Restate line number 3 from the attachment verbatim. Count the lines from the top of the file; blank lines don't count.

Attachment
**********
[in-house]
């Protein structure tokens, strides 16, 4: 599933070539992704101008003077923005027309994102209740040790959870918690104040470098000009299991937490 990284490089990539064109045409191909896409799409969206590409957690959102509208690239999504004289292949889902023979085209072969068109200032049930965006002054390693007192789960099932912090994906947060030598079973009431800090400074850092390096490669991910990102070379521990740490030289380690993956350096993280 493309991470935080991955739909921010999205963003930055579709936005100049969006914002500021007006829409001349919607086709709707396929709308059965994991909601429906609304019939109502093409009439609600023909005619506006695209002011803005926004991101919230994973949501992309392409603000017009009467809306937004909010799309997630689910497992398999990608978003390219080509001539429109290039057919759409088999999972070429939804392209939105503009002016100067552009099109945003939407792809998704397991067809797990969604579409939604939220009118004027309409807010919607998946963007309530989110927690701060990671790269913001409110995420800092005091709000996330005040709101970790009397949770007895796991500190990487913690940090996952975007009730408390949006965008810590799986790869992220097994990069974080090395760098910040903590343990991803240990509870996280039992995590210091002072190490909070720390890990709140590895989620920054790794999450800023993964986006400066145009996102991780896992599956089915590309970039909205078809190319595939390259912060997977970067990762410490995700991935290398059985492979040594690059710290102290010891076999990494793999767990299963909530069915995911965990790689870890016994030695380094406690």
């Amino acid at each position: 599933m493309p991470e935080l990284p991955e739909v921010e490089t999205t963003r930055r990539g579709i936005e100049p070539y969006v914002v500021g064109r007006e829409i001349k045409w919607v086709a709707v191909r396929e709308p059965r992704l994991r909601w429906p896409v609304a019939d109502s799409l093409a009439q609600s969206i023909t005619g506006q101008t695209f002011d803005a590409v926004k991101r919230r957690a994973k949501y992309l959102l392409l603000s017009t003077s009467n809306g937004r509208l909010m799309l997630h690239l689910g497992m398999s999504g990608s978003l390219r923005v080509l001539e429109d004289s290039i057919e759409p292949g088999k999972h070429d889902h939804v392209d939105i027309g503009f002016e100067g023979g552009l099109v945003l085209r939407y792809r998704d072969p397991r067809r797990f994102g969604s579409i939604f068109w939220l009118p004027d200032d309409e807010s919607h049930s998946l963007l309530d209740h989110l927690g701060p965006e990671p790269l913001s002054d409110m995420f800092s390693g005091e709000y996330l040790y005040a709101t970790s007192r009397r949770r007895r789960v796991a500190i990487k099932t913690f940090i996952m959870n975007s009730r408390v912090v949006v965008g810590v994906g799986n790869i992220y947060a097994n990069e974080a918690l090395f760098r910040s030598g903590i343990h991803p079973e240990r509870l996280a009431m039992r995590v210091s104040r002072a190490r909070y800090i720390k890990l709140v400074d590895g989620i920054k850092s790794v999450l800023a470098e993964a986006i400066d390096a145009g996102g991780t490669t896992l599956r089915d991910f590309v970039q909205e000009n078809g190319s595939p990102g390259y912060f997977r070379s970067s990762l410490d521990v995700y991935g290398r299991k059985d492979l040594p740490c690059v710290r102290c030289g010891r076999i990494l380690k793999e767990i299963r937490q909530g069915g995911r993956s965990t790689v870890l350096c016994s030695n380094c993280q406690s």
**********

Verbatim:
């Amino acid at each position: 599933m493309p991470e935080l990284p991955e739909v921010e490089t999205t963003r930055r990539g579709i936005e100049p070539y969006v914002v500021g064109r007006e829409i001349k045409w919607v086709a709707v191909r396929e709308p059965r992704l994991r909601w429906p896409v609304a019939d109502s799409l093409a009439q609600s969206i023909t005619g506006q101008t695209f002011d803005a590409v926004k991101r919230r957690a994973k949501y992309l959102l392409l603000s017009t003077s009467n809306g937004r509208l909010m799309l997630h690239l689910g497992m398999s999504g990608s978003l390219r923005v080509l001539e429109d004289s290039i057919e759409p292949g088999k999972h070429d889902h939804v392209d939105i027309g503009f002016e100067g023979g552009l099109v945003l085209r939407y792809r998704d072969p397991r067809r797990f994102g969604s579409i939604f068109w939220l009118p004027d200032d309409e807010s919607h049930s998946l963007l309530d209740h989110l927690g701060p965006e990671p790269l913001s002054d409110m995420f800092s390693g005091e709000y996330l040790y005040a709101t970790s007192r009397r949770r007895r789960v796991a500190i990487k099932t913690f940090i996952m959870n975007s009730r408390v912090v949006v965008g810590v994906g799986n790869i992220y947060a097994n990069e974080a918690l090395f760098r910040s030598g903590i343990h991803p079973e240990r509870l996280a009431m039992r995590v210091s104040r002072a190490r909070y800090i720390k890990l709140v400074d590895g989620i920054k850092s790794v999450l800023a470098e993964a986006i400066d390096a145009g996102g991780t490669t896992l599956r089915d991910f590309v970039q909205e000009n078809g190319s595939p990102g390259y912060f997977r070379s970067s990762l410490d521990v995700y991935g290398r299991k059985d492979l040594p740490c690059v710290r102290c030289g010891r076999i990494l380690k793999e767990i299963r937490q909530g069915g995911r993956s965990t790689v870890l350096c016994s030695n380094c993280q406690s």